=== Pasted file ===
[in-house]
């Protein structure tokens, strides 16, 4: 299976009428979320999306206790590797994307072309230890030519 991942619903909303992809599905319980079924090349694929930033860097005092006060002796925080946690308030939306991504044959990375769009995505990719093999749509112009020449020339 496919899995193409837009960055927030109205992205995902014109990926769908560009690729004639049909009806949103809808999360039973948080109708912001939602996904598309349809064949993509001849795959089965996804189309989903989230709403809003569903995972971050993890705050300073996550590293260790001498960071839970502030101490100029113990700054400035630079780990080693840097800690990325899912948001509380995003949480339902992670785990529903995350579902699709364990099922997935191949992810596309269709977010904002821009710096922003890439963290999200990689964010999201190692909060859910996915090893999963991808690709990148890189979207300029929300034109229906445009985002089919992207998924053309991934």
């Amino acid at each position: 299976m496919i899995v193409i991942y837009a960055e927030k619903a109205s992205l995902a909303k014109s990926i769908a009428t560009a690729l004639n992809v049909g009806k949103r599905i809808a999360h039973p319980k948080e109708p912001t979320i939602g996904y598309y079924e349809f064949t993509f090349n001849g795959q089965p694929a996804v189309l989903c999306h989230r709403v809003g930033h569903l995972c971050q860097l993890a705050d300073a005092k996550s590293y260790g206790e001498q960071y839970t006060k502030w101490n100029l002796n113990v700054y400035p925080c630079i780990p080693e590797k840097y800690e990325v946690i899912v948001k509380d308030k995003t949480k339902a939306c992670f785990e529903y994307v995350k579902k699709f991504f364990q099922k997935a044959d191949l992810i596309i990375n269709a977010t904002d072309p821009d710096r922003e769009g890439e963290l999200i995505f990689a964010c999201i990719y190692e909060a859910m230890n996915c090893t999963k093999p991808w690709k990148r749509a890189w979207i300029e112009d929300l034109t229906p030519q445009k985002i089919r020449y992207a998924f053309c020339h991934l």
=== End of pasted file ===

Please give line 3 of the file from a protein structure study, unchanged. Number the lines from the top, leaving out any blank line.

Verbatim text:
């Amino acid at each position: 299976m496919i899995v193409i991942y837009a960055e927030k619903a109205s992205l995902a909303k014109s990926i769908a009428t560009a690729l004639n992809v049909g009806k949103r599905i809808a999360h039973p319980k948080e109708p912001t979320i939602g996904y598309y079924e349809f064949t993509f090349n001849g795959q089965p694929a996804v189309l989903c999306h989230r709403v809003g930033h569903l995972c971050q860097l993890a705050d300073a005092k996550s590293y260790g206790e001498q960071y839970t006060k502030w101490n100029l002796n113990v700054y400035p925080c630079i780990p080693e590797k840097y800690e990325v946690i899912v948001k509380d308030k995003t949480k339902a939306c992670f785990e529903y994307v995350k579902k699709f991504f364990q099922k997935a044959d191949l992810i596309i990375n269709a977010t904002d072309p821009d710096r922003e769009g890439e963290l999200i995505f990689a964010c999201i990719y190692e909060a859910m230890n996915c090893t999963k093999p991808w690709k990148r749509a890189w979207i300029e112009d929300l034109t229906p030519q445009k985002i089919r020449y992207a998924f053309c020339h991934l």